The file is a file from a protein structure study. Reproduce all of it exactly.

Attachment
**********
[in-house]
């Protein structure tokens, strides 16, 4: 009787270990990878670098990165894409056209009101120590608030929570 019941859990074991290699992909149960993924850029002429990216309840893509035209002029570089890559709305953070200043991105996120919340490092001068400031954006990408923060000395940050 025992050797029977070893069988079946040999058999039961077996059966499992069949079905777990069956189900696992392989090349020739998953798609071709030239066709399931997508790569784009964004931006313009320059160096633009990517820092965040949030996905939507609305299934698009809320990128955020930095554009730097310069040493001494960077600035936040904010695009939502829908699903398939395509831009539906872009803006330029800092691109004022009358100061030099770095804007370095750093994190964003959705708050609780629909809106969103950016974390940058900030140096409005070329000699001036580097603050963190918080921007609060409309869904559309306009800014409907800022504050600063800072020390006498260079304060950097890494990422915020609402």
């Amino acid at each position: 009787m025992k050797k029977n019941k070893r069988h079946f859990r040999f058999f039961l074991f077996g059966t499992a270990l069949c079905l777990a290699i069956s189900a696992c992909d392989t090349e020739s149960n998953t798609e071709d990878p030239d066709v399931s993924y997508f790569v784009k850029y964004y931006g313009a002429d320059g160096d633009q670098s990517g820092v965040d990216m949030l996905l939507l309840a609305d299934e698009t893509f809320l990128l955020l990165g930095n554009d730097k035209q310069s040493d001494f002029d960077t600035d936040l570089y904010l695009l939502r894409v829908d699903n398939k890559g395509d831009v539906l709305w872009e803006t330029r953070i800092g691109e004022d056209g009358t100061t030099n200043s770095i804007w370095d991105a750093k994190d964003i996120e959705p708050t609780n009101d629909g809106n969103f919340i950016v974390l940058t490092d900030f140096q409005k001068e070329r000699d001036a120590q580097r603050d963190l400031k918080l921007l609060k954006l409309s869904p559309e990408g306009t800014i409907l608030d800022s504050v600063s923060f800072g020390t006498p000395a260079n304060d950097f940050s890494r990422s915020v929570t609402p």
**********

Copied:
[in-house]
């Protein structure tokens, strides 16, 4: 009787270990990878670098990165894409056209009101120590608030929570 019941859990074991290699992909149960993924850029002429990216309840893509035209002029570089890559709305953070200043991105996120919340490092001068400031954006990408923060000395940050 025992050797029977070893069988079946040999058999039961077996059966499992069949079905777990069956189900696992392989090349020739998953798609071709030239066709399931997508790569784009964004931006313009320059160096633009990517820092965040949030996905939507609305299934698009809320990128955020930095554009730097310069040493001494960077600035936040904010695009939502829908699903398939395509831009539906872009803006330029800092691109004022009358100061030099770095804007370095750093994190964003959705708050609780629909809106969103950016974390940058900030140096409005070329000699001036580097603050963190918080921007609060409309869904559309306009800014409907800022504050600063800072020390006498260079304060950097890494990422915020609402």
């Amino acid at each position: 009787m025992k050797k029977n019941k070893r069988h079946f859990r040999f058999f039961l074991f077996g059966t499992a270990l069949c079905l777990a290699i069956s189900a696992c992909d392989t090349e020739s149960n998953t798609e071709d990878p030239d066709v399931s993924y997508f790569v784009k850029y964004y931006g313009a002429d320059g160096d633009q670098s990517g820092v965040d990216m949030l996905l939507l309840a609305d299934e698009t893509f809320l990128l955020l990165g930095n554009d730097k035209q310069s040493d001494f002029d960077t600035d936040l570089y904010l695009l939502r894409v829908d699903n398939k890559g395509d831009v539906l709305w872009e803006t330029r953070i800092g691109e004022d056209g009358t100061t030099n200043s770095i804007w370095d991105a750093k994190d964003i996120e959705p708050t609780n009101d629909g809106n969103f919340i950016v974390l940058t490092d900030f140096q409005k001068e070329r000699d001036a120590q580097r603050d963190l400031k918080l921007l609060k954006l409309s869904p559309e990408g306009t800014i409907l608030d800022s504050v600063s923060f800072g020390t006498p000395a260079n304060d950097f940050s890494r990422s915020v929570t609402p």